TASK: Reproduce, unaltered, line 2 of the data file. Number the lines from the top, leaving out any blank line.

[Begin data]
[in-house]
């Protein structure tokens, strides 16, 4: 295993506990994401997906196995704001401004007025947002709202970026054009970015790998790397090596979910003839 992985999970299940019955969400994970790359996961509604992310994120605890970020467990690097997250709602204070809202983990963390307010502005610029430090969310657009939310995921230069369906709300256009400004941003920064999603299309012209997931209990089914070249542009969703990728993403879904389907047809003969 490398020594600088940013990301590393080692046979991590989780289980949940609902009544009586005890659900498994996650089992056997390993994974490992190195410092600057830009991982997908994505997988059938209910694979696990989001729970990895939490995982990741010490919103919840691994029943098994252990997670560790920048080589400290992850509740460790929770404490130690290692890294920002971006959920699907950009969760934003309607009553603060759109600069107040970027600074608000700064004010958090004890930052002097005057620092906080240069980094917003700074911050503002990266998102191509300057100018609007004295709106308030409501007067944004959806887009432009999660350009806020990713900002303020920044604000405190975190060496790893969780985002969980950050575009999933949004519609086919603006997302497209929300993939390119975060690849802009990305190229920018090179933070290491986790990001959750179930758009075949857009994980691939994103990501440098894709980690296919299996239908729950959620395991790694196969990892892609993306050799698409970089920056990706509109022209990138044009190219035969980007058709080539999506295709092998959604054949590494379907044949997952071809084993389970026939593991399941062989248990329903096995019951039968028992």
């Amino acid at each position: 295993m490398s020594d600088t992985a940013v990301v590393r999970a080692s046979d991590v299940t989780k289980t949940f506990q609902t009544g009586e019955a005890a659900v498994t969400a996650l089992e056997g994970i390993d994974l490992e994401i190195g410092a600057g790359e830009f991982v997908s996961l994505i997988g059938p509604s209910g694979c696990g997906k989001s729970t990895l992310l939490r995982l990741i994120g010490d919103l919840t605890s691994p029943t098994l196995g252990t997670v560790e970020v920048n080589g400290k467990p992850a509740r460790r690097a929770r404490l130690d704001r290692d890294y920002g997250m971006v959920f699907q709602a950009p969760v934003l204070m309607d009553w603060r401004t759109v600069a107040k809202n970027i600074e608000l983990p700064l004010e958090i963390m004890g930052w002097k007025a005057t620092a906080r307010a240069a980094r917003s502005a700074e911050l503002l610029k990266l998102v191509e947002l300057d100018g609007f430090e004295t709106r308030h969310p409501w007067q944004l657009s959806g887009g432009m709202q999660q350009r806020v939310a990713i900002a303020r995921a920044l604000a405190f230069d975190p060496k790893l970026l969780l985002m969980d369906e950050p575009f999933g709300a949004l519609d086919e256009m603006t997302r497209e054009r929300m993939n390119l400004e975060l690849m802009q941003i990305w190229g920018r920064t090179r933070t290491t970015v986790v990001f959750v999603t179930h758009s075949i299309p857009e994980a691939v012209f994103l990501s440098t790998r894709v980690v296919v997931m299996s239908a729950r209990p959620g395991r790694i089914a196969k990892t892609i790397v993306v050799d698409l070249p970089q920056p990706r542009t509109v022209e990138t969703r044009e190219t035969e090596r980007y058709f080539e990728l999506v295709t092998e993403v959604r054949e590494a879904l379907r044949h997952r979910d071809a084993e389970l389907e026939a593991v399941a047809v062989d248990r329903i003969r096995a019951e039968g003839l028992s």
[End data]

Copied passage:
């Protein structure tokens, strides 16, 4: 295993506990994401997906196995704001401004007025947002709202970026054009970015790998790397090596979910003839 992985999970299940019955969400994970790359996961509604992310994120605890970020467990690097997250709602204070809202983990963390307010502005610029430090969310657009939310995921230069369906709300256009400004941003920064999603299309012209997931209990089914070249542009969703990728993403879904389907047809003969 490398020594600088940013990301590393080692046979991590989780289980949940609902009544009586005890659900498994996650089992056997390993994974490992190195410092600057830009991982997908994505997988059938209910694979696990989001729970990895939490995982990741010490919103919840691994029943098994252990997670560790920048080589400290992850509740460790929770404490130690290692890294920002971006959920699907950009969760934003309607009553603060759109600069107040970027600074608000700064004010958090004890930052002097005057620092906080240069980094917003700074911050503002990266998102191509300057100018609007004295709106308030409501007067944004959806887009432009999660350009806020990713900002303020920044604000405190975190060496790893969780985002969980950050575009999933949004519609086919603006997302497209929300993939390119975060690849802009990305190229920018090179933070290491986790990001959750179930758009075949857009994980691939994103990501440098894709980690296919299996239908729950959620395991790694196969990892892609993306050799698409970089920056990706509109022209990138044009190219035969980007058709080539999506295709092998959604054949590494379907044949997952071809084993389970026939593991399941062989248990329903096995019951039968028992």